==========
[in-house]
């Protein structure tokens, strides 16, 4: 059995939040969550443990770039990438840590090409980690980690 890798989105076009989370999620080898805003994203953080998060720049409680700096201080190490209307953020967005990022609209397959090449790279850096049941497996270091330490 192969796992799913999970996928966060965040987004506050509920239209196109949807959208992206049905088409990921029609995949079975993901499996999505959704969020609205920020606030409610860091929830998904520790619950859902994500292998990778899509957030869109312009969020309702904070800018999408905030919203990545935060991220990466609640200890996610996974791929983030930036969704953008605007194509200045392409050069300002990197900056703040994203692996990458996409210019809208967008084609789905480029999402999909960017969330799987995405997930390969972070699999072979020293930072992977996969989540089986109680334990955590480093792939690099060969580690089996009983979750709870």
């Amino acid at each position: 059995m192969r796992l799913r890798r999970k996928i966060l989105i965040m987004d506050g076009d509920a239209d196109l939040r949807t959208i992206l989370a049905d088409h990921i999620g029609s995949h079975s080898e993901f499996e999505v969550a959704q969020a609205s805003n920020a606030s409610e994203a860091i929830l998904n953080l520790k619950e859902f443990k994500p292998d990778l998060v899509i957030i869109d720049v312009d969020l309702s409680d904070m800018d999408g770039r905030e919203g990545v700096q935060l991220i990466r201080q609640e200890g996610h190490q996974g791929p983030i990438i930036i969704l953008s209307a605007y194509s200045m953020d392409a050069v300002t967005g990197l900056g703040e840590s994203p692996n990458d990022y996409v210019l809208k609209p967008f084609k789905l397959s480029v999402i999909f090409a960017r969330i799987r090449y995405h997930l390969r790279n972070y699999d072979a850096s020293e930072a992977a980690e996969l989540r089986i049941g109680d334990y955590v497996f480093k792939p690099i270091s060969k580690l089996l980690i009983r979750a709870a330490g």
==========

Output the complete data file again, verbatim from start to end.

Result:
[in-house]
């Protein structure tokens, strides 16, 4: 059995939040969550443990770039990438840590090409980690980690 890798989105076009989370999620080898805003994203953080998060720049409680700096201080190490209307953020967005990022609209397959090449790279850096049941497996270091330490 192969796992799913999970996928966060965040987004506050509920239209196109949807959208992206049905088409990921029609995949079975993901499996999505959704969020609205920020606030409610860091929830998904520790619950859902994500292998990778899509957030869109312009969020309702904070800018999408905030919203990545935060991220990466609640200890996610996974791929983030930036969704953008605007194509200045392409050069300002990197900056703040994203692996990458996409210019809208967008084609789905480029999402999909960017969330799987995405997930390969972070699999072979020293930072992977996969989540089986109680334990955590480093792939690099060969580690089996009983979750709870």
């Amino acid at each position: 059995m192969r796992l799913r890798r999970k996928i966060l989105i965040m987004d506050g076009d509920a239209d196109l939040r949807t959208i992206l989370a049905d088409h990921i999620g029609s995949h079975s080898e993901f499996e999505v969550a959704q969020a609205s805003n920020a606030s409610e994203a860091i929830l998904n953080l520790k619950e859902f443990k994500p292998d990778l998060v899509i957030i869109d720049v312009d969020l309702s409680d904070m800018d999408g770039r905030e919203g990545v700096q935060l991220i990466r201080q609640e200890g996610h190490q996974g791929p983030i990438i930036i969704l953008s209307a605007y194509s200045m953020d392409a050069v300002t967005g990197l900056g703040e840590s994203p692996n990458d990022y996409v210019l809208k609209p967008f084609k789905l397959s480029v999402i999909f090409a960017r969330i799987r090449y995405h997930l390969r790279n972070y699999d072979a850096s020293e930072a992977a980690e996969l989540r089986i049941g109680d334990y955590v497996f480093k792939p690099i270091s060969k580690l089996l980690i009983r979750a709870a330490g």